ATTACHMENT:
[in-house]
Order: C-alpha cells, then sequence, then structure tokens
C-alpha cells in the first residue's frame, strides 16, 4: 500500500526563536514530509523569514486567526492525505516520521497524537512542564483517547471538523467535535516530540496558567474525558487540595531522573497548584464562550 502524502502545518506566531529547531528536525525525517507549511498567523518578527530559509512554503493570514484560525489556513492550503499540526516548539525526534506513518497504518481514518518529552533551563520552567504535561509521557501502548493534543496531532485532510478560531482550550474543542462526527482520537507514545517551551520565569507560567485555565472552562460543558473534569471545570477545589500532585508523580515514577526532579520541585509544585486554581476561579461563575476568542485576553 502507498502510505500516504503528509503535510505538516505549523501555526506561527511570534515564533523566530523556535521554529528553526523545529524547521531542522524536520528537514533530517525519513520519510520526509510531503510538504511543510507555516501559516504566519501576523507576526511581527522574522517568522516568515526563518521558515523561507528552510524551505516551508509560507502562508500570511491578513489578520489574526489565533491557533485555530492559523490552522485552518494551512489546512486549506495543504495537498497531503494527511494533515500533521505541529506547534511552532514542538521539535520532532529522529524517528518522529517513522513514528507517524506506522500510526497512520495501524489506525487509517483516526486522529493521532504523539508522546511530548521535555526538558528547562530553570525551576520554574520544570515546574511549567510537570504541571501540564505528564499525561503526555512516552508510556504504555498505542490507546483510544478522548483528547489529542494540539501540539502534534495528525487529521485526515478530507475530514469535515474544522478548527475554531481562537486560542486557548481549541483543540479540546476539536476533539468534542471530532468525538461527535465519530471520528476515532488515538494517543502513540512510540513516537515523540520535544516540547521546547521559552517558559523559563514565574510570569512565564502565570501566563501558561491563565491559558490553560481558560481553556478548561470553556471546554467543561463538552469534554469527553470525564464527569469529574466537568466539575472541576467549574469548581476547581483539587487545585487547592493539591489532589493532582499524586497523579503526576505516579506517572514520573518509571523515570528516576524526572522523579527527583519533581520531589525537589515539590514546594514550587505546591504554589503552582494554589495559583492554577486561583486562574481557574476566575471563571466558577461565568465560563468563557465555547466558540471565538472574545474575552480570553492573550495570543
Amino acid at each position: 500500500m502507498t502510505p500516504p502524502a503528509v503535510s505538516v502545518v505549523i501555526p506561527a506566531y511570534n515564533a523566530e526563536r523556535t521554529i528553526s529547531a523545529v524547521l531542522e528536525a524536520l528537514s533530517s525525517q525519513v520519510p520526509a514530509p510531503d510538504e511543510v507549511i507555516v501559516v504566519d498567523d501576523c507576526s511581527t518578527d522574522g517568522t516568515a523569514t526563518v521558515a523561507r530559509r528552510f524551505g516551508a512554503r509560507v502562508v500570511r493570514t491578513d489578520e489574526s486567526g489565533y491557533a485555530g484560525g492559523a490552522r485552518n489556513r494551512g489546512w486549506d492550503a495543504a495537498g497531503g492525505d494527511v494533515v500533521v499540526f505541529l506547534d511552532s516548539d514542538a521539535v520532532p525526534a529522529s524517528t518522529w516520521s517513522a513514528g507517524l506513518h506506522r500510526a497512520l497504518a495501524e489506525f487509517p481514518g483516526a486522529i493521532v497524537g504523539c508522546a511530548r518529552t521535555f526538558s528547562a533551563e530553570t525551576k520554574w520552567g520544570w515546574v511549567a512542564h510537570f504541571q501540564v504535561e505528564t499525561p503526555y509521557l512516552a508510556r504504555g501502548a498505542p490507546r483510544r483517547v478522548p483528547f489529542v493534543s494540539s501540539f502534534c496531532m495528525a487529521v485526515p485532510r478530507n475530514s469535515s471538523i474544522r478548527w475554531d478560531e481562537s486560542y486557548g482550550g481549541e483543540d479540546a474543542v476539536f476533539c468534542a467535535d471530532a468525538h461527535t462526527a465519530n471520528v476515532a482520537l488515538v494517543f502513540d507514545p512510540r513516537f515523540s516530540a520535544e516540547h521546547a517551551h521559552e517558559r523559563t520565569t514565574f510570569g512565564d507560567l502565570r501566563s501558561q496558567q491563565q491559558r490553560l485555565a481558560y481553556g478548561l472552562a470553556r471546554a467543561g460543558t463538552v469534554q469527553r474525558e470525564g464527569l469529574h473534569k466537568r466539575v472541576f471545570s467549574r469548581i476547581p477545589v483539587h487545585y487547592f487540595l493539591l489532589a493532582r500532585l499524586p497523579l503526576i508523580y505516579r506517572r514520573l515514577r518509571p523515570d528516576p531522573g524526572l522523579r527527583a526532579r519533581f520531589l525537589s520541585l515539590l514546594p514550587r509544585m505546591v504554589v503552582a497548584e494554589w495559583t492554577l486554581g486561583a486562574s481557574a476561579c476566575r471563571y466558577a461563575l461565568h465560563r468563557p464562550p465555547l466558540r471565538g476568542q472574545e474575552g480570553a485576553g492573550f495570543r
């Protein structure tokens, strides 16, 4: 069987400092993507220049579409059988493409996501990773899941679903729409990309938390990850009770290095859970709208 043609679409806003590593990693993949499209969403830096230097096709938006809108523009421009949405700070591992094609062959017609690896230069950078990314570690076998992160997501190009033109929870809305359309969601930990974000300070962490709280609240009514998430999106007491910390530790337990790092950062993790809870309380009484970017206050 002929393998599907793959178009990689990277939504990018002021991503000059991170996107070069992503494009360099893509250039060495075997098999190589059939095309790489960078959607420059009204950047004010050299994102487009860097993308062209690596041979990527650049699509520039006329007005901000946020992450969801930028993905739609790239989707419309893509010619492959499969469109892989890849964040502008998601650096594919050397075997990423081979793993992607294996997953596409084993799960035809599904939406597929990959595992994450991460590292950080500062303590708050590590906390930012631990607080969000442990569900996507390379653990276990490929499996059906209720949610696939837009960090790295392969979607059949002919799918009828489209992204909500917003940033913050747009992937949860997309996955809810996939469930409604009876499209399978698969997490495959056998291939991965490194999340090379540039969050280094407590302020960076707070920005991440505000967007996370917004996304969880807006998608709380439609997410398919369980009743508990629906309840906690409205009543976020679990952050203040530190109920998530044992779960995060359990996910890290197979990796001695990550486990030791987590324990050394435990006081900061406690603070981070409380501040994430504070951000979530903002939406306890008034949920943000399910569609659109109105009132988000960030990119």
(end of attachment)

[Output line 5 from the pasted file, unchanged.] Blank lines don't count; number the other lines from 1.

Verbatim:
């Protein structure tokens, strides 16, 4: 069987400092993507220049579409059988493409996501990773899941679903729409990309938390990850009770290095859970709208 043609679409806003590593990693993949499209969403830096230097096709938006809108523009421009949405700070591992094609062959017609690896230069950078990314570690076998992160997501190009033109929870809305359309969601930990974000300070962490709280609240009514998430999106007491910390530790337990790092950062993790809870309380009484970017206050 002929393998599907793959178009990689990277939504990018002021991503000059991170996107070069992503494009360099893509250039060495075997098999190589059939095309790489960078959607420059009204950047004010050299994102487009860097993308062209690596041979990527650049699509520039006329007005901000946020992450969801930028993905739609790239989707419309893509010619492959499969469109892989890849964040502008998601650096594919050397075997990423081979793993992607294996997953596409084993799960035809599904939406597929990959595992994450991460590292950080500062303590708050590590906390930012631990607080969000442990569900996507390379653990276990490929499996059906209720949610696939837009960090790295392969979607059949002919799918009828489209992204909500917003940033913050747009992937949860997309996955809810996939469930409604009876499209399978698969997490495959056998291939991965490194999340090379540039969050280094407590302020960076707070920005991440505000967007996370917004996304969880807006998608709380439609997410398919369980009743508990629906309840906690409205009543976020679990952050203040530190109920998530044992779960995060359990996910890290197979990796001695990550486990030791987590324990050394435990006081900061406690603070981070409380501040994430504070951000979530903002939406306890008034949920943000399910569609659109109105009132988000960030990119």